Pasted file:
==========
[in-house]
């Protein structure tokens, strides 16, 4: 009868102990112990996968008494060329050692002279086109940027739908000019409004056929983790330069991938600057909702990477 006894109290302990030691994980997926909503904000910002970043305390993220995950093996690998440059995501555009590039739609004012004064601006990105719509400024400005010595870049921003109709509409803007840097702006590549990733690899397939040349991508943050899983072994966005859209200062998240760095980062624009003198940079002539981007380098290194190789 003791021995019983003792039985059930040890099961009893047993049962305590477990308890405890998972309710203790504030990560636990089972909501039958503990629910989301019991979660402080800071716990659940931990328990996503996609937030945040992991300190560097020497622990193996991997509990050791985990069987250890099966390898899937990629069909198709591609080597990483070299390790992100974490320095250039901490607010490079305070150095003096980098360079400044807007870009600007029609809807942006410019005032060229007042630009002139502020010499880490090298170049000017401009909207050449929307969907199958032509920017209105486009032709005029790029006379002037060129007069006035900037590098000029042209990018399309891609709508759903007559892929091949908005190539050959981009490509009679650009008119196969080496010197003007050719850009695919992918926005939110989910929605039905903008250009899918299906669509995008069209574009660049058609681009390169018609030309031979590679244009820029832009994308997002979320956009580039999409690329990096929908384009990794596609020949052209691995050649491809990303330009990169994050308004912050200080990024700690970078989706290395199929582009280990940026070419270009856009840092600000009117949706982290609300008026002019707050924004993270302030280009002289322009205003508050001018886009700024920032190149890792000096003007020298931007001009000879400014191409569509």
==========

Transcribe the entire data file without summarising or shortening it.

[in-house]
């Protein structure tokens, strides 16, 4: 009868102990112990996968008494060329050692002279086109940027739908000019409004056929983790330069991938600057909702990477 006894109290302990030691994980997926909503904000910002970043305390993220995950093996690998440059995501555009590039739609004012004064601006990105719509400024400005010595870049921003109709509409803007840097702006590549990733690899397939040349991508943050899983072994966005859209200062998240760095980062624009003198940079002539981007380098290194190789 003791021995019983003792039985059930040890099961009893047993049962305590477990308890405890998972309710203790504030990560636990089972909501039958503990629910989301019991979660402080800071716990659940931990328990996503996609937030945040992991300190560097020497622990193996991997509990050791985990069987250890099966390898899937990629069909198709591609080597990483070299390790992100974490320095250039901490607010490079305070150095003096980098360079400044807007870009600007029609809807942006410019005032060229007042630009002139502020010499880490090298170049000017401009909207050449929307969907199958032509920017209105486009032709005029790029006379002037060129007069006035900037590098000029042209990018399309891609709508759903007559892929091949908005190539050959981009490509009679650009008119196969080496010197003007050719850009695919992918926005939110989910929605039905903008250009899918299906669509995008069209574009660049058609681009390169018609030309031979590679244009820029832009994308997002979320956009580039999409690329990096929908384009990794596609020949052209691995050649491809990303330009990169994050308004912050200080990024700690970078989706290395199929582009280990940026070419270009856009840092600000009117949706982290609300008026002019707050924004993270302030280009002289322009205003508050001018886009700024920032190149890792000096003007020298931007001009000879400014191409569509």